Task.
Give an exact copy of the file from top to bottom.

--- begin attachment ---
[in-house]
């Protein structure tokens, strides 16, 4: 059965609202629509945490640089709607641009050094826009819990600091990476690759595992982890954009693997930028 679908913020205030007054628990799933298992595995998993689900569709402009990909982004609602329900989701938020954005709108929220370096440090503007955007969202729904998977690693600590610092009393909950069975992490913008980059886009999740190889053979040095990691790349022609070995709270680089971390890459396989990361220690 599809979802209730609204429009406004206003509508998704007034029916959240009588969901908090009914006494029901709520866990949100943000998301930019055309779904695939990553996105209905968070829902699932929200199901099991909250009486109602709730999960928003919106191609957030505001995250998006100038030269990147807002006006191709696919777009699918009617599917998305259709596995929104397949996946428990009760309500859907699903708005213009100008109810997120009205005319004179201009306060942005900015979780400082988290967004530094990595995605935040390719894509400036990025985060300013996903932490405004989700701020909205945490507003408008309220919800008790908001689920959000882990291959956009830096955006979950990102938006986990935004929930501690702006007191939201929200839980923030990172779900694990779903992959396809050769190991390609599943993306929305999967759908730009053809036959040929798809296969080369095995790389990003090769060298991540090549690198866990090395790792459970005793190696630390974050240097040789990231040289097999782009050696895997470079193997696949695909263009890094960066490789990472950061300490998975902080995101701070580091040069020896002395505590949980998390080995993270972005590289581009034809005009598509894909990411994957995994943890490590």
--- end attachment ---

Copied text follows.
[in-house]
């Protein structure tokens, strides 16, 4: 059965609202629509945490640089709607641009050094826009819990600091990476690759595992982890954009693997930028 679908913020205030007054628990799933298992595995998993689900569709402009990909982004609602329900989701938020954005709108929220370096440090503007955007969202729904998977690693600590610092009393909950069975992490913008980059886009999740190889053979040095990691790349022609070995709270680089971390890459396989990361220690 599809979802209730609204429009406004206003509508998704007034029916959240009588969901908090009914006494029901709520866990949100943000998301930019055309779904695939990553996105209905968070829902699932929200199901099991909250009486109602709730999960928003919106191609957030505001995250998006100038030269990147807002006006191709696919777009699918009617599917998305259709596995929104397949996946428990009760309500859907699903708005213009100008109810997120009205005319004179201009306060942005900015979780400082988290967004530094990595995605935040390719894509400036990025985060300013996903932490405004989700701020909205945490507003408008309220919800008790908001689920959000882990291959956009830096955006979950990102938006986990935004929930501690702006007191939201929200839980923030990172779900694990779903992959396809050769190991390609599943993306929305999967759908730009053809036959040929798809296969080369095995790389990003090769060298991540090549690198866990090395790792459970005793190696630390974050240097040789990231040289097999782009050696895997470079193997696949695909263009890094960066490789990472950061300490998975902080995101701070580091040069020896002395505590949980998390080995993270972005590289581009034809005009598509894909990411994957995994943890490590």